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    ABSTRACT: IMPORTANCE Latino populations have one of the highest prevalences of type 2 diabetes worldwide. OBJECTIVES To investigate the association between rare protein-coding genetic variants and prevalence of type 2 diabetes in a large Latino population and to explore potential molecular and physiological mechanisms for the observed relationships. DESIGN, SETTING, AND PARTICIPANTS Whole-exome sequencing was performed on DNA samples from 3756 Mexican and US Latino individuals (1794 with type 2 diabetes and 1962 without diabetes) recruited from 1993 to 2013. One variant was further tested for allele frequency and association with type 2 diabetes in large multiethnic data sets of 14 276 participants and characterized in experimental assays. MAIN OUTCOME AND MEASURES Prevalence of type 2 diabetes. Secondary outcomes included age of onset, body mass index, and effect on protein function. RESULTS A single rare missense variant (c.1522G>A [p.E508K]) was associated with type 2 diabetes prevalence (odds ratio [OR], 5.48; 95% CI, 2.83-10.61; P = 4.4 × 10-7) in hepatocyte nuclear factor 1-α (HNF1A), the gene responsible for maturity onset diabetes of the young type 3 (MODY3). This variant was observed in 0.36% of participants without type 2 diabetes and 2.1% of participants with it. In multiethnic replication data sets, the p.E508K variant was seen only in Latino patients (n = 1443 with type 2 diabetes and 1673 without it) and was associated with type 2 diabetes (OR, 4.16; 95% CI, 1.75-9.92; P = .0013). In experimental assays, HNF-1A protein encoding the p.E508K mutant demonstrated reduced transactivation activity of its target promoter compared with a wild-type protein. In our data, carriers and noncarriers of the p.E508K mutation with type 2 diabetes had no significant differences in compared clinical characteristics, including age at onset. The mean (SD) age for carriers was 45.3 years (11.2) vs 47.5 years (11.5) for noncarriers (P = .49) and the mean (SD) BMI for carriers was 28.2 (5.5) vs 29.3 (5.3) for noncarriers (P = .19). CONCLUSIONS AND RELEVANCE Using whole-exome sequencing, we identified a single low-frequency variant in the MODY3-causing gene HNF1A that is associated with type 2 diabetes in Latino populations and may affect protein function. This finding may have implications for screening and therapeutic modification in this population, but additional studies are required.
    Journal of the American Medical Association 06/2014; 22(22):2305-2314. DOI:10.1001/jama.2014.6511
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    ABSTRACT: Mutations in pancreatic duodenal homeobox (PDX1) are associated with diabetes in humans. Pdx1-haploinsufficient mice develop diabetes due to an increase in β-cell death leading to reduced β-cell mass. In order to define the molecular link between Pdx1 deficiency and β-cell death, Pdx1 haploinsufficient mice in which the genes for the BH3-only molecules Bim and Puma had been ablated were studied on a high fat diet. Compared to Pdx1(+/-) mice, animals haploinsufficient for both Pdx1 and Bim or Puma genes showed improved glucose tolerance, enhanced β-cell mass and reduction in the number of TUNEL positive cells in islets. These results suggest that Bim and Puma ablation improves β-cell survival in Pdx1(+/-) mice. To explore the mechanisms responsible for these findings Pdx1 gene expression was knocked down in mouse MIN6 insulinoma cells resulting in apoptotic cell death that was found to be associated with increased expression of BH3-only molecules Bim and Puma. If the upregulation of Bim and Puma that occurs during Pdx1 suppression was prevented, apoptotic β-cell death was reduced in vitro. These results suggest that Bim and Puma play important role in β-cell apoptosis in Pdx1-deficient diabetes.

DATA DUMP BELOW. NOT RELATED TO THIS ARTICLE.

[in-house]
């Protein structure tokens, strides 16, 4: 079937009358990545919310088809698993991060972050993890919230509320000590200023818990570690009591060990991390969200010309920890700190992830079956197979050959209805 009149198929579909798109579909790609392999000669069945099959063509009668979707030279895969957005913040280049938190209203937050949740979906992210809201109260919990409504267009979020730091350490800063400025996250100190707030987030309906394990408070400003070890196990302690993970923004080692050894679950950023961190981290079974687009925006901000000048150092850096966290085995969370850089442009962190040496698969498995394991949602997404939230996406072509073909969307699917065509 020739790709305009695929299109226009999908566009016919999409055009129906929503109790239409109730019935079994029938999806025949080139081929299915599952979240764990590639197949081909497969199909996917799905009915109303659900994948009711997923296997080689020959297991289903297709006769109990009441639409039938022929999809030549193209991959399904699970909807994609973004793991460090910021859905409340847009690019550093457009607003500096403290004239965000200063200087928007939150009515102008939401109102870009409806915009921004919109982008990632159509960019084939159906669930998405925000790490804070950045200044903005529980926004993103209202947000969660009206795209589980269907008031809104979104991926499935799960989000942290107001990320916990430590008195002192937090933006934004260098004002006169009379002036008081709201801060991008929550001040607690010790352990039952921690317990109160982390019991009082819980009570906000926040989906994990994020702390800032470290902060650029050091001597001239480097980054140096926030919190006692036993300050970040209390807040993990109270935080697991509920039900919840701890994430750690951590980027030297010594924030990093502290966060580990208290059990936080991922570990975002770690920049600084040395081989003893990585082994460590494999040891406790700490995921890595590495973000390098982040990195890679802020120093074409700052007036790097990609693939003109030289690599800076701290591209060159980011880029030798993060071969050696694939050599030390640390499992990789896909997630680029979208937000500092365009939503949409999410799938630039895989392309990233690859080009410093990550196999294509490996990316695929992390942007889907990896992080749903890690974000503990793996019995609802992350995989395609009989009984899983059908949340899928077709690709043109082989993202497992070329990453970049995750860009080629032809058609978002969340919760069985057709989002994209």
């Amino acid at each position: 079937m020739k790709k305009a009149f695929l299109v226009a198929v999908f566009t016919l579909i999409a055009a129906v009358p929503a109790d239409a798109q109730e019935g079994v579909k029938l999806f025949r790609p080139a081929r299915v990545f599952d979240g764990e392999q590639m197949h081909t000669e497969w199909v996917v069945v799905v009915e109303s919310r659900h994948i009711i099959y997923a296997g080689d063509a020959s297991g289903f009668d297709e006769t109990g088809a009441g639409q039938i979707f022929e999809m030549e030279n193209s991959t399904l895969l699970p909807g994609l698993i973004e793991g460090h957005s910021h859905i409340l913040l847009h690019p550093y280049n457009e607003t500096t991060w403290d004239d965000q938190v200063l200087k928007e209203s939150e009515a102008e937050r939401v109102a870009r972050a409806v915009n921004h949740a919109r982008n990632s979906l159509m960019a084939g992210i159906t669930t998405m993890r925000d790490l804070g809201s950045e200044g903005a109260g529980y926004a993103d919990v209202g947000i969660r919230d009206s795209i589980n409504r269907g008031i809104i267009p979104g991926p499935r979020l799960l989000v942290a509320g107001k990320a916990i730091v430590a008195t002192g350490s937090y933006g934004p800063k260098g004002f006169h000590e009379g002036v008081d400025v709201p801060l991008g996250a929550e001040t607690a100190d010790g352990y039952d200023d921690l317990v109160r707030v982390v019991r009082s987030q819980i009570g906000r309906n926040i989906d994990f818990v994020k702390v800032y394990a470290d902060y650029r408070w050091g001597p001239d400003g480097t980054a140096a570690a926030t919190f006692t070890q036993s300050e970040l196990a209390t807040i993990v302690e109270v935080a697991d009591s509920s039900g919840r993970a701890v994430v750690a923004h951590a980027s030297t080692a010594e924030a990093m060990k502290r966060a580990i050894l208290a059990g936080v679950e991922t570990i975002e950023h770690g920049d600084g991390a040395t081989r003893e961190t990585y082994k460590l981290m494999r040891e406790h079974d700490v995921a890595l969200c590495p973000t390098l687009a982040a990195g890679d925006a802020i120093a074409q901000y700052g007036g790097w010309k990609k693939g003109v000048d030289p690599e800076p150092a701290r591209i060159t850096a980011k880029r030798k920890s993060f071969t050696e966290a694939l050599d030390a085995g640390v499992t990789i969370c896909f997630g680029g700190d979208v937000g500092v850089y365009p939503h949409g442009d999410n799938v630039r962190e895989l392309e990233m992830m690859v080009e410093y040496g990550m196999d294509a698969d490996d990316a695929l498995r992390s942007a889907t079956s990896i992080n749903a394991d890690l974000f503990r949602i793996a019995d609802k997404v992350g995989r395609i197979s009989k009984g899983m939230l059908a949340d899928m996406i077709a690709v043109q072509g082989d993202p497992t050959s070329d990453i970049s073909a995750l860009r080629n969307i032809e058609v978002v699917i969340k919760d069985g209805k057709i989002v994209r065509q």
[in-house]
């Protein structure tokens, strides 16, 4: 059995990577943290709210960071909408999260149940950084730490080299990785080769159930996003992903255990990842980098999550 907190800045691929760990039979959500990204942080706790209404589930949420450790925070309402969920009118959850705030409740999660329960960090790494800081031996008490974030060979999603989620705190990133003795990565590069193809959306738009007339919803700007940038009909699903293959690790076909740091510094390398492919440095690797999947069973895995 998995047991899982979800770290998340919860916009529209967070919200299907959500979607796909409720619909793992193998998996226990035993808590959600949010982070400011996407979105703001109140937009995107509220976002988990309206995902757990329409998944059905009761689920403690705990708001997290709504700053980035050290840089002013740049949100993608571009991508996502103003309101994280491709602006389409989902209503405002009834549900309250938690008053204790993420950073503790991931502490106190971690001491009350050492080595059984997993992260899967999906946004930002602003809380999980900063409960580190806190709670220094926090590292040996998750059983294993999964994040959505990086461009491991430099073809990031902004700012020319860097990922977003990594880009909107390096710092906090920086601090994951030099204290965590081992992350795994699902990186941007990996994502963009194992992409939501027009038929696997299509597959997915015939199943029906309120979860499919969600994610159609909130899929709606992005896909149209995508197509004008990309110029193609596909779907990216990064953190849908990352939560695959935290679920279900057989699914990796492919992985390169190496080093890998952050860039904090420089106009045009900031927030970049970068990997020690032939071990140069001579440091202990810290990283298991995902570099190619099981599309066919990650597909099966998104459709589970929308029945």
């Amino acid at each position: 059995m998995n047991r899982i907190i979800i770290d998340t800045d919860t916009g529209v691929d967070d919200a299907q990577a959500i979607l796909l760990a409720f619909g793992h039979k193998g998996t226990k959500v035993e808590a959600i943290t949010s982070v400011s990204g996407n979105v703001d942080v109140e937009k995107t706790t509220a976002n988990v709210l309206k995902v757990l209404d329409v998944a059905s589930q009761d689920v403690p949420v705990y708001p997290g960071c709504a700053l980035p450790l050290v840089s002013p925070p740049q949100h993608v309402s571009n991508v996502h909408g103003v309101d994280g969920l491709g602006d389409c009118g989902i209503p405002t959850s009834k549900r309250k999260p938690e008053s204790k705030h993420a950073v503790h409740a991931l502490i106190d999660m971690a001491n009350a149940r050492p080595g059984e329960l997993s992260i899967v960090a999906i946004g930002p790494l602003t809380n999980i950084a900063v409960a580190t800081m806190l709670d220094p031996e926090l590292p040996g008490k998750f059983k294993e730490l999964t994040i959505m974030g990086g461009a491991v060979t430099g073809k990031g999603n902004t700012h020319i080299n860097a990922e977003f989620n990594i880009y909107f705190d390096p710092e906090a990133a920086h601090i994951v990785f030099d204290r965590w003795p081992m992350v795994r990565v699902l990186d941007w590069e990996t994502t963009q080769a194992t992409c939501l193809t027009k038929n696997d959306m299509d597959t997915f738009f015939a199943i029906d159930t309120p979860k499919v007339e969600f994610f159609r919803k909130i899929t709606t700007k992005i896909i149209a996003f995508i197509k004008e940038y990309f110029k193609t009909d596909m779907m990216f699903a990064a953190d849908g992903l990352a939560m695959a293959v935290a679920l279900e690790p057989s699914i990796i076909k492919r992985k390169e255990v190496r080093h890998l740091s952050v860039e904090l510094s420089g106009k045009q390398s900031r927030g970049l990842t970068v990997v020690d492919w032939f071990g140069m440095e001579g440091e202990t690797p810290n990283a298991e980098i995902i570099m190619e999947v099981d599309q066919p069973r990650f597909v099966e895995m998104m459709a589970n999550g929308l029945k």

Diabetes 03/2014; 63(8). DOI:10.2337/db13-1513 · 8.10 Impact Factor
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    ABSTRACT: Loss-of-function mutations protective against human disease provide in vivo validation of therapeutic targets, but none have yet been described for type 2 diabetes (T2D). Through sequencing or genotyping of ~150,000 individuals across 5 ancestry groups, we identified 12 rare protein-truncating variants in SLC30A8, which encodes an islet zinc transporter (ZnT8) and harbors a common variant (p.Trp325Arg) associated with T2D risk and glucose and proinsulin levels. Collectively, carriers of protein-truncating variants had 65% reduced T2D risk (P = 1.7 × 10−6), and non-diabetic Icelandic carriers of a frameshift variant (p.Lys34Serfs*50) demonstrated reduced glucose levels (−0.17 s.d., P = 4.6 × 10−4). The two most common protein-truncating variants (p.Arg138* and p.Lys34Serfs*50) individually associate with T2D protection and encode unstable ZnT8 proteins. Previous functional study of SLC30A8 suggested that reduced zinc transport increases T2D risk, and phenotypic heterogeneity was observed in mouse Slc30a8 knockouts. In contrast, loss-of-function mutations in humans provide strong evidence that SLC30A8 haploinsufficiency protects against T2D, suggesting ZnT8 inhibition as a therapeutic strategy in T2D prevention.
    Nature Genetics 03/2014; · 29.35 Impact Factor